It was “go time,” and instead of putting on the brakes, I would hold my foot down on the accelerator and floor it.
It wasn’t until a few years ago that I learned why this happens.
Once a social drinker becomes addicted to alcohol, significant changes occur in their brain. Research with mice in the 1960’s revealed that addiction affects the midbrain, not our prefrontal cortex.
The midbrain is our primitive alligator brain, which is responsible for keeping us alive. It doesn’t care what is right and wrong, like the prefrontal cortex does.
After an individual has become an alcohol addict, their midbrain links “survival itself” to using alcohol. Normally, at the hierarchy of survival is water, food, shelter, sex, etc.
When a person becomes an alcoholic, the drug known as alcohol is placed above everything else in the hierarchy.
Here is how the hierarchy looks to an alcoholic:
As you can imagine, this can lead to some very poor decision-making in life.
It’s no wonder why my brain would scream “GO” after I had that first drink…it was trying to help me survive. The midbrain changes that occur when an individual crosses the invisible line from responsible drinker to alcoholic also lead to another pattern.
Now, the prefrontal cortex gets completely bypassed in the decision-making process. The prefrontal cortex is our logical brain, and we use it often when we make decisions and think about consequences.
I’ve heard numerous addiction professionals say it’s like having a car with no brakes. You may very well want to stop, but without brakes, you cannot.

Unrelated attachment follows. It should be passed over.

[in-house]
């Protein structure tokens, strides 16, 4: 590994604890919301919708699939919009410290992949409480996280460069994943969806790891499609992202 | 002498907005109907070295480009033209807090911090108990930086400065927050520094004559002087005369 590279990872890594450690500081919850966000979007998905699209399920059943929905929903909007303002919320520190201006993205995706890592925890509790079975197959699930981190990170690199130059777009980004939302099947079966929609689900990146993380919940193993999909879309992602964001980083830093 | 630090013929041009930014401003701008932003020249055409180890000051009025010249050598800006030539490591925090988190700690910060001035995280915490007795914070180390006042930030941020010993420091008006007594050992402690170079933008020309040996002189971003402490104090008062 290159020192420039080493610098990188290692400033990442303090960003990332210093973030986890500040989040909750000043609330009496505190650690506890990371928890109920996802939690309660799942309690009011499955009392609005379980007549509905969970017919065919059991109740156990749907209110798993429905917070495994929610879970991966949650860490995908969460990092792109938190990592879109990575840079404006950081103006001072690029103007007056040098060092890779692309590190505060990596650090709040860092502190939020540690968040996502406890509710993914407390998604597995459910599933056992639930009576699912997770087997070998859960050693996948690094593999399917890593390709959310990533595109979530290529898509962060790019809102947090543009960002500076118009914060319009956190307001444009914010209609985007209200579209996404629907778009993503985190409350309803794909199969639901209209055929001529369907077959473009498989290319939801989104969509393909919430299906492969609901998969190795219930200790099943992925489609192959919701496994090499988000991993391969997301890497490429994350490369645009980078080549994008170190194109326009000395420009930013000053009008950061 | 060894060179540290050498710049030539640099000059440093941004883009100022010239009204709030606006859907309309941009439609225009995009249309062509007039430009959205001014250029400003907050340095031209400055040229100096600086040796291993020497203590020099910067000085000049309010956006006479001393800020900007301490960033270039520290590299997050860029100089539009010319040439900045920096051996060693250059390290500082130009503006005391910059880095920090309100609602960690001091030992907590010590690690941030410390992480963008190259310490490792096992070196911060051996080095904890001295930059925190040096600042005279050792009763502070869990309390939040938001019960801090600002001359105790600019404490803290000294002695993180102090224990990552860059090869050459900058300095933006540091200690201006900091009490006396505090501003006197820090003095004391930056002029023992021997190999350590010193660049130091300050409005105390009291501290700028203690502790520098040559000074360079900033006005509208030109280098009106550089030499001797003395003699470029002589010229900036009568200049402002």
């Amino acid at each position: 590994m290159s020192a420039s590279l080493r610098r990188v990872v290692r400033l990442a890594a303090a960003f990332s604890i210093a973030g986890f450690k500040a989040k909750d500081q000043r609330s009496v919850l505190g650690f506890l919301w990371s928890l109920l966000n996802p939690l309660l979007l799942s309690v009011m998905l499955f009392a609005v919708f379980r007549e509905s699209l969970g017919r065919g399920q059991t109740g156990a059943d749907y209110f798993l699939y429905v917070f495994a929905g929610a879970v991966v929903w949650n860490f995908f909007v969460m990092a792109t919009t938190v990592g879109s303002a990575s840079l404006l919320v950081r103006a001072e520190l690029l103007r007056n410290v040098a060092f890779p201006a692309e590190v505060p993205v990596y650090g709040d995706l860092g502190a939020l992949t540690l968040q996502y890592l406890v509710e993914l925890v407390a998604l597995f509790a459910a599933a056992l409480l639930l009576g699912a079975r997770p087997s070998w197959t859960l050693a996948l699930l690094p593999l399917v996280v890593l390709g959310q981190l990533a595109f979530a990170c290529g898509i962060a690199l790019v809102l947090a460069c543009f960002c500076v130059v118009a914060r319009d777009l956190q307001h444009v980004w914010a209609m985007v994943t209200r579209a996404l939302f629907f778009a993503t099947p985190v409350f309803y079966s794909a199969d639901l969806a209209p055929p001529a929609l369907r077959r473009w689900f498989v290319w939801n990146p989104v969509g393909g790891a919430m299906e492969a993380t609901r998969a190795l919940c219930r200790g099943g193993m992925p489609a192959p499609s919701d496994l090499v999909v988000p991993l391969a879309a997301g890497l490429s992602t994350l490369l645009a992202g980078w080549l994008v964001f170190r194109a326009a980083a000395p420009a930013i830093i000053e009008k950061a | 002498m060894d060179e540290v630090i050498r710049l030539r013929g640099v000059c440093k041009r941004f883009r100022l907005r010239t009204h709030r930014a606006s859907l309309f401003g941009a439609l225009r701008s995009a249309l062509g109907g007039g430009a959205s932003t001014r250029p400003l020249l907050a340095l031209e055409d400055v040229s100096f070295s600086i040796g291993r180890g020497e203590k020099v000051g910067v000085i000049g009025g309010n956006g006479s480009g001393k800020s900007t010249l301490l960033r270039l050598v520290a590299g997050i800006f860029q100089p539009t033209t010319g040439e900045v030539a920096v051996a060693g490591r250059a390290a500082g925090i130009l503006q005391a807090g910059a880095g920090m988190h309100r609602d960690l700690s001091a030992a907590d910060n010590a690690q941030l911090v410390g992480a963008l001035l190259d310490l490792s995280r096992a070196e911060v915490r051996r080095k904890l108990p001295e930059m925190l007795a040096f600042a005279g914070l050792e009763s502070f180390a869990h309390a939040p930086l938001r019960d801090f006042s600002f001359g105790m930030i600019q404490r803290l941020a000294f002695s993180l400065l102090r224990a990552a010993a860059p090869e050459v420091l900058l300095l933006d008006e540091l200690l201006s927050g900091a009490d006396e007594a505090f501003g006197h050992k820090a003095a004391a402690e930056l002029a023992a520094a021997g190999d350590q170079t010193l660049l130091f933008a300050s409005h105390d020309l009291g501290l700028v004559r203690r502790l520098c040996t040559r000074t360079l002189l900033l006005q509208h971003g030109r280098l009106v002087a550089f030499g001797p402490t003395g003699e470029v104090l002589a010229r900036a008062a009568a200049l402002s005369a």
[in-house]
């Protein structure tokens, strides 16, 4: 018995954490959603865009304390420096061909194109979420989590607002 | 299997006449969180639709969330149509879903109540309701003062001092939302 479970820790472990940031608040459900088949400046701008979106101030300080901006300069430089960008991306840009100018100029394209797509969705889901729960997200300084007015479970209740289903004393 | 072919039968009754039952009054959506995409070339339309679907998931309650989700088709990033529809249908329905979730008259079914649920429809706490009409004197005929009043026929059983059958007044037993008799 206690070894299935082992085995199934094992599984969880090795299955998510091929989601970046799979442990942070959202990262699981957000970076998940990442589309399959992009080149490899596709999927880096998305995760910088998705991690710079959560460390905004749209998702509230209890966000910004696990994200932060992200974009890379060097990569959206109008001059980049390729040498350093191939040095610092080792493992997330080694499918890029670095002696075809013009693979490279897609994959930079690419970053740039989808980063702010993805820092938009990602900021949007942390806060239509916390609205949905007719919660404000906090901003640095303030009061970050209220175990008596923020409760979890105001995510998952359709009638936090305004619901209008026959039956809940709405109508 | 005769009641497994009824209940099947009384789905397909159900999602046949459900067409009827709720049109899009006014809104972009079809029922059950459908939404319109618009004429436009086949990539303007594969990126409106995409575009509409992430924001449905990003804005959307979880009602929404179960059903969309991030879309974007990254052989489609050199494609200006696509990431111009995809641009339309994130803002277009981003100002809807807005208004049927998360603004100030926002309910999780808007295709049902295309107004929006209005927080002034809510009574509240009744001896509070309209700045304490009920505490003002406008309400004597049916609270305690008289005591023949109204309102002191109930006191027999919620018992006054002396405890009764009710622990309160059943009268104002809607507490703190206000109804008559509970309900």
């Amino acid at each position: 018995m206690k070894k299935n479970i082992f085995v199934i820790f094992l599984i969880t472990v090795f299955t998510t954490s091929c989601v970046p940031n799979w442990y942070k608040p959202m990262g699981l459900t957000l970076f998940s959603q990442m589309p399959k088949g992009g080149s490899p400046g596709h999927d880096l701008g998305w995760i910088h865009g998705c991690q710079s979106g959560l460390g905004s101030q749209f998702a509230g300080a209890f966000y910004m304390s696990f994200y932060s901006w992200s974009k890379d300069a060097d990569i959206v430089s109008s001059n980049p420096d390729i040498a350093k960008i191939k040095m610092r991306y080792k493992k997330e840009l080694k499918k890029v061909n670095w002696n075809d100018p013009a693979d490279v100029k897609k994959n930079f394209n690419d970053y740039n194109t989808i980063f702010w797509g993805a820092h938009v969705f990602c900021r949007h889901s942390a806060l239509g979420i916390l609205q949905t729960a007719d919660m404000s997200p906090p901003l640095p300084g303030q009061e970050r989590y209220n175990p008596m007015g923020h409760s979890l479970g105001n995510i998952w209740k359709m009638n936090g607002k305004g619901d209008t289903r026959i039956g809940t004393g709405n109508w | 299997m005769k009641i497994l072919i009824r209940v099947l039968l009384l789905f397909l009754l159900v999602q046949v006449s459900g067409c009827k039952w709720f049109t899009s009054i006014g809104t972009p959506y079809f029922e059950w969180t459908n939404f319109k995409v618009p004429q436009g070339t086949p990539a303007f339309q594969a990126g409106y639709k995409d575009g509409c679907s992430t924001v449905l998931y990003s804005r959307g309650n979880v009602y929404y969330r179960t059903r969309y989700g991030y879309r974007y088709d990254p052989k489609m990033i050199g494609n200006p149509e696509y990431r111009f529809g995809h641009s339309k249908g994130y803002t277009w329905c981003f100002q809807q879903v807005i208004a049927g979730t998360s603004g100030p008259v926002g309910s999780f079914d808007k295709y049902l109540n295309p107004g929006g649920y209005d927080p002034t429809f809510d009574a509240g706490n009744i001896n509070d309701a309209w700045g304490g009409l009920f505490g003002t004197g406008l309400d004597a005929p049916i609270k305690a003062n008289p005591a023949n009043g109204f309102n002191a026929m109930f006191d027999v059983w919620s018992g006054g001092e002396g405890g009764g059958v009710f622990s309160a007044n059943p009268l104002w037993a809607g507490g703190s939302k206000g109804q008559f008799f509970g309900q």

So there you have it. The top reason alcoholics can’t stop after one drink is because they lack the bells, buzzers, and whistles that go off in the minds of most individuals.
Instead of hearing these internal alarm sounds telling them to stop drinking, they have a voice that says “Go!”
Social drinkers don’t understand why alcoholics can’t control their drinking. However, they can understand driving a car with no brakes and not being able to stop the car.
In the matter of alcoholics, their brains link survival itself to using alcohol, and the prefrontal cortex gets bypassed in the decision making process.
Stopping is not impossible, but it’s very difficult for alcoholics to do so. After an alcoholic quits drinking, they may still lack the bells, buzzers, and whistles alarm system for many months, years, or even life.
That’s why most alcoholics quit drinking altogether, rather than try to become responsible drinkers. I’m of the opinion that drinking is far-overrated anyways.
As the author of this blog, Chris Scott says, “Drinking Sucks!”…and I wholeheartedly agree with this statement!
Matt Finch is the proprietor of Opiate Addiction Support, which helps men and women that are dependent on opiates learn how to get off these drugs without getting sick. He is a former alcohol and opiate addict and a former Substance Abuse Counselor at an Opiate Treatment Program (OTP). Matt has since become a Strategic Intervention Coach, Speaker, Author, and Opiate Recovery Specialist.